Faye Rapoport DesPres

Thinking about and writing short stories

College semesters seem, at the same time, to pass quickly and last forever. As I’ve caught up on regular life during spring break this week, I’ve taken stock of the fact that the students in my undergraduate class have read, researched, and reviewed twenty short stories so far. With five weeks still left once the break ends, we’re not done yet. It’s been an education for all of us in how snippets of life from varying times, places, and cultures can be expressed and considered through fictional short stories. Universal experiences and themes can be found in each of the stories we’ve read. Anton Chekhov, Chinua Achebe, Katherine Mansfield, Ernest Hemingway, Isaac Bashevis Singer, Isabel Allende…every great writer has something to say to us.

I’ve enjoyed focusing on short stories so much that I’ve been inspired to write more of my own. Over the years, I’ve published several short fictional works in literary journals. One of my first publications, a short story called “B.B.” based on a true-life incident, appeared in Void Magazine some years ago. “Jude,” a very short piece, appeared in an online journal called The Whistling Fire, and “The Old Man,” based on a non-fiction piece I wrote first, was published by Connotation Press: An Online Artifact. I then ventured into mystery fiction with the fun story “Who Let the Cats Out?” which won third place in a mystery writing contest and was published in the anthology Mystery Times Ten 2013 and anthologized again in Nine Deadly Lives: An Anthology of Feline Fiction. My most recently published short story was “Capture the Moon,” which appeared in Red Earth Review last summer, and my most recently completed effort, “The Man,” is being considered by a couple of journals now.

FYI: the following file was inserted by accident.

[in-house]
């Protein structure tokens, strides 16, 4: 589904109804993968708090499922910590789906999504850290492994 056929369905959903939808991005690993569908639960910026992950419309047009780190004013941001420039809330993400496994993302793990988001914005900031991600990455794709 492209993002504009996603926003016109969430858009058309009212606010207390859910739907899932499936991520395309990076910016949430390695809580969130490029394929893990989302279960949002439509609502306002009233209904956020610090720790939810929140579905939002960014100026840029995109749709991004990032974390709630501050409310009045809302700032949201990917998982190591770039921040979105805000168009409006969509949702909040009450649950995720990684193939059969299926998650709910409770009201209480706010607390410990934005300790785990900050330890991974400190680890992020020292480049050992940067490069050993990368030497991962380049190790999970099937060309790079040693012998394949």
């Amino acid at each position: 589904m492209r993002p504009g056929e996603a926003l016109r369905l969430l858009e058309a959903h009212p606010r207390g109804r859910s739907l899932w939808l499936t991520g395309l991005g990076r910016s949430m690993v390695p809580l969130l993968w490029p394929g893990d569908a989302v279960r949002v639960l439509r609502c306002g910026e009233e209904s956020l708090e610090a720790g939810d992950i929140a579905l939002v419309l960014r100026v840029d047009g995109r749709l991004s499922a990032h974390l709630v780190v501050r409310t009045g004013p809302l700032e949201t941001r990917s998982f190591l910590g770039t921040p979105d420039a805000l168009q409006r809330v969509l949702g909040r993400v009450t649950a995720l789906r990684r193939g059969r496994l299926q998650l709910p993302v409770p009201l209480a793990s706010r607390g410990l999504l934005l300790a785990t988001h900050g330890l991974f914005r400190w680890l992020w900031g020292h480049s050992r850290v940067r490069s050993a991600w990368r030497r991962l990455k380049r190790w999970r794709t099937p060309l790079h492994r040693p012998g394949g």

Just last week I started something new, but I don’t want to say more than that. I find that when I’m starting a new project, it’s best to say very little until I’ve completed a draft I’m ready to send to early readers for feedback — and that takes time.

Teaching is the gift that keeps on giving — in addition to the rewards of introducing literature and creative writing to students, it has inspired me to fill in the gaps in my own literary knowledge and write more of my own work. The stories we’ve discussed this semester have stayed with me for weeks or months as I’ve re-read and thought about them. I hope that someday my own stories will affect readers the same way.

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